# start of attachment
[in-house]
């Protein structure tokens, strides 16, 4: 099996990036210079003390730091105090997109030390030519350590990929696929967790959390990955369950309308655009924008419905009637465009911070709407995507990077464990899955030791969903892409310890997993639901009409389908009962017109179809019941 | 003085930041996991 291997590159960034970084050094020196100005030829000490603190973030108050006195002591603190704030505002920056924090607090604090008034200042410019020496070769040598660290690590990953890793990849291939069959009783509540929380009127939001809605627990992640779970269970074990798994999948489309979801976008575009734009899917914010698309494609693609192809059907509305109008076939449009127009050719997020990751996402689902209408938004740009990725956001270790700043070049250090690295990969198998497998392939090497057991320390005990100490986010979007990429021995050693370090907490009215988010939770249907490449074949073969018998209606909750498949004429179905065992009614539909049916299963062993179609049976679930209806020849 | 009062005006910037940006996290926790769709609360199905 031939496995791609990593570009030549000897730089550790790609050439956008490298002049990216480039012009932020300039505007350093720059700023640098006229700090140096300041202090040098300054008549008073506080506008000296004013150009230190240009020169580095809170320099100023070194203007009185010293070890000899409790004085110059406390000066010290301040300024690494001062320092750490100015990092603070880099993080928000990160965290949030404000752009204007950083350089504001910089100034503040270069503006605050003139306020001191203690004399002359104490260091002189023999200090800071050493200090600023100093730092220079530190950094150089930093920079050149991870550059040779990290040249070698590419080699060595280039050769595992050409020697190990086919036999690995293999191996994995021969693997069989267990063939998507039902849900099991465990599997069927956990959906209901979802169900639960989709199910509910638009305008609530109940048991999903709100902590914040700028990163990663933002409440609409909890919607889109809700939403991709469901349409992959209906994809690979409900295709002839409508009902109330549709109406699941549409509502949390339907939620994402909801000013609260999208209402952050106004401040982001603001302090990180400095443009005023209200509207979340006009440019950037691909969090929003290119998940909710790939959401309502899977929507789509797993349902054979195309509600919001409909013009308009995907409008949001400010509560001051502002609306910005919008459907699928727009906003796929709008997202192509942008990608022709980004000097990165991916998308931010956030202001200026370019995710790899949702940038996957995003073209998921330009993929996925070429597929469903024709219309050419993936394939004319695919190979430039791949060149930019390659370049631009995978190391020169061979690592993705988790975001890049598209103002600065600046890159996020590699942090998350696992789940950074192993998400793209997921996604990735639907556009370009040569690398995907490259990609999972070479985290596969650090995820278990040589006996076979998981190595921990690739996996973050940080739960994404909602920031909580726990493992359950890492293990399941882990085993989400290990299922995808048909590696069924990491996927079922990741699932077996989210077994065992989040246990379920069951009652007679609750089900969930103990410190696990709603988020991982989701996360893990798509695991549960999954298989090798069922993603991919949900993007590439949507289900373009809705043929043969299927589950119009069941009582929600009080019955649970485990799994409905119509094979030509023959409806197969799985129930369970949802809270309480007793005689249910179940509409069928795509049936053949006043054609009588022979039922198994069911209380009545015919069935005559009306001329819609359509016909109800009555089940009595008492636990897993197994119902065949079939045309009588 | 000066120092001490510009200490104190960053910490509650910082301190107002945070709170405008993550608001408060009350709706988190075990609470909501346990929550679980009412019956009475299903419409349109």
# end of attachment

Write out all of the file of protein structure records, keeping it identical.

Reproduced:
[in-house]
């Protein structure tokens, strides 16, 4: 099996990036210079003390730091105090997109030390030519350590990929696929967790959390990955369950309308655009924008419905009637465009911070709407995507990077464990899955030791969903892409310890997993639901009409389908009962017109179809019941 | 003085930041996991 291997590159960034970084050094020196100005030829000490603190973030108050006195002591603190704030505002920056924090607090604090008034200042410019020496070769040598660290690590990953890793990849291939069959009783509540929380009127939001809605627990992640779970269970074990798994999948489309979801976008575009734009899917914010698309494609693609192809059907509305109008076939449009127009050719997020990751996402689902209408938004740009990725956001270790700043070049250090690295990969198998497998392939090497057991320390005990100490986010979007990429021995050693370090907490009215988010939770249907490449074949073969018998209606909750498949004429179905065992009614539909049916299963062993179609049976679930209806020849 | 009062005006910037940006996290926790769709609360199905 031939496995791609990593570009030549000897730089550790790609050439956008490298002049990216480039012009932020300039505007350093720059700023640098006229700090140096300041202090040098300054008549008073506080506008000296004013150009230190240009020169580095809170320099100023070194203007009185010293070890000899409790004085110059406390000066010290301040300024690494001062320092750490100015990092603070880099993080928000990160965290949030404000752009204007950083350089504001910089100034503040270069503006605050003139306020001191203690004399002359104490260091002189023999200090800071050493200090600023100093730092220079530190950094150089930093920079050149991870550059040779990290040249070698590419080699060595280039050769595992050409020697190990086919036999690995293999191996994995021969693997069989267990063939998507039902849900099991465990599997069927956990959906209901979802169900639960989709199910509910638009305008609530109940048991999903709100902590914040700028990163990663933002409440609409909890919607889109809700939403991709469901349409992959209906994809690979409900295709002839409508009902109330549709109406699941549409509502949390339907939620994402909801000013609260999208209402952050106004401040982001603001302090990180400095443009005023209200509207979340006009440019950037691909969090929003290119998940909710790939959401309502899977929507789509797993349902054979195309509600919001409909013009308009995907409008949001400010509560001051502002609306910005919008459907699928727009906003796929709008997202192509942008990608022709980004000097990165991916998308931010956030202001200026370019995710790899949702940038996957995003073209998921330009993929996925070429597929469903024709219309050419993936394939004319695919190979430039791949060149930019390659370049631009995978190391020169061979690592993705988790975001890049598209103002600065600046890159996020590699942090998350696992789940950074192993998400793209997921996604990735639907556009370009040569690398995907490259990609999972070479985290596969650090995820278990040589006996076979998981190595921990690739996996973050940080739960994404909602920031909580726990493992359950890492293990399941882990085993989400290990299922995808048909590696069924990491996927079922990741699932077996989210077994065992989040246990379920069951009652007679609750089900969930103990410190696990709603988020991982989701996360893990798509695991549960999954298989090798069922993603991919949900993007590439949507289900373009809705043929043969299927589950119009069941009582929600009080019955649970485990799994409905119509094979030509023959409806197969799985129930369970949802809270309480007793005689249910179940509409069928795509049936053949006043054609009588022979039922198994069911209380009545015919069935005559009306001329819609359509016909109800009555089940009595008492636990897993197994119902065949079939045309009588 | 000066120092001490510009200490104190960053910490509650910082301190107002945070709170405008993550608001408060009350709706988190075990609470909501346990929550679980009412019956009475299903419409349109």